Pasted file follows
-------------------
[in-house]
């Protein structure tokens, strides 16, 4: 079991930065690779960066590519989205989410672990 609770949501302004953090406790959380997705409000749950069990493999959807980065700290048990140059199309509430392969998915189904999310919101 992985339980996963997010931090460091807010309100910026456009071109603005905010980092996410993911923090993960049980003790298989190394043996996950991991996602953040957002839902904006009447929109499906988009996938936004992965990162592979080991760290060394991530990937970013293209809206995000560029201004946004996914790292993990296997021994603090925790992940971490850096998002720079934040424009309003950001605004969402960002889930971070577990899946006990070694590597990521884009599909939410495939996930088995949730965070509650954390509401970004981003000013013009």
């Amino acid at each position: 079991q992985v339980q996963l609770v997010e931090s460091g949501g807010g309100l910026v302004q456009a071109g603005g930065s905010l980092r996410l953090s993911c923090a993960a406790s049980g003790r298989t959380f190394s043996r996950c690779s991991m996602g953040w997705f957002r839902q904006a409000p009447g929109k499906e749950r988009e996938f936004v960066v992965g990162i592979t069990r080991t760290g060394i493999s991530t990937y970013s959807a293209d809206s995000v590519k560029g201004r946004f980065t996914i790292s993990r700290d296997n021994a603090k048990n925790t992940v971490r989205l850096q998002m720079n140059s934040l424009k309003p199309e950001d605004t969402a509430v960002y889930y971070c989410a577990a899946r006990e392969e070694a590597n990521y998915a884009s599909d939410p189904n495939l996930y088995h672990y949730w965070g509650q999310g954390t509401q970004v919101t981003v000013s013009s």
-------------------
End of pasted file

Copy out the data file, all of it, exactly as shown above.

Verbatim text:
[in-house]
């Protein structure tokens, strides 16, 4: 079991930065690779960066590519989205989410672990 609770949501302004953090406790959380997705409000749950069990493999959807980065700290048990140059199309509430392969998915189904999310919101 992985339980996963997010931090460091807010309100910026456009071109603005905010980092996410993911923090993960049980003790298989190394043996996950991991996602953040957002839902904006009447929109499906988009996938936004992965990162592979080991760290060394991530990937970013293209809206995000560029201004946004996914790292993990296997021994603090925790992940971490850096998002720079934040424009309003950001605004969402960002889930971070577990899946006990070694590597990521884009599909939410495939996930088995949730965070509650954390509401970004981003000013013009």
């Amino acid at each position: 079991q992985v339980q996963l609770v997010e931090s460091g949501g807010g309100l910026v302004q456009a071109g603005g930065s905010l980092r996410l953090s993911c923090a993960a406790s049980g003790r298989t959380f190394s043996r996950c690779s991991m996602g953040w997705f957002r839902q904006a409000p009447g929109k499906e749950r988009e996938f936004v960066v992965g990162i592979t069990r080991t760290g060394i493999s991530t990937y970013s959807a293209d809206s995000v590519k560029g201004r946004f980065t996914i790292s993990r700290d296997n021994a603090k048990n925790t992940v971490r989205l850096q998002m720079n140059s934040l424009k309003p199309e950001d605004t969402a509430v960002y889930y971070c989410a577990a899946r006990e392969e070694a590597n990521y998915a884009s599909d939410p189904n495939l996930y088995h672990y949730w965070g509650q999310g954390t509401q970004v919101t981003v000013s013009s």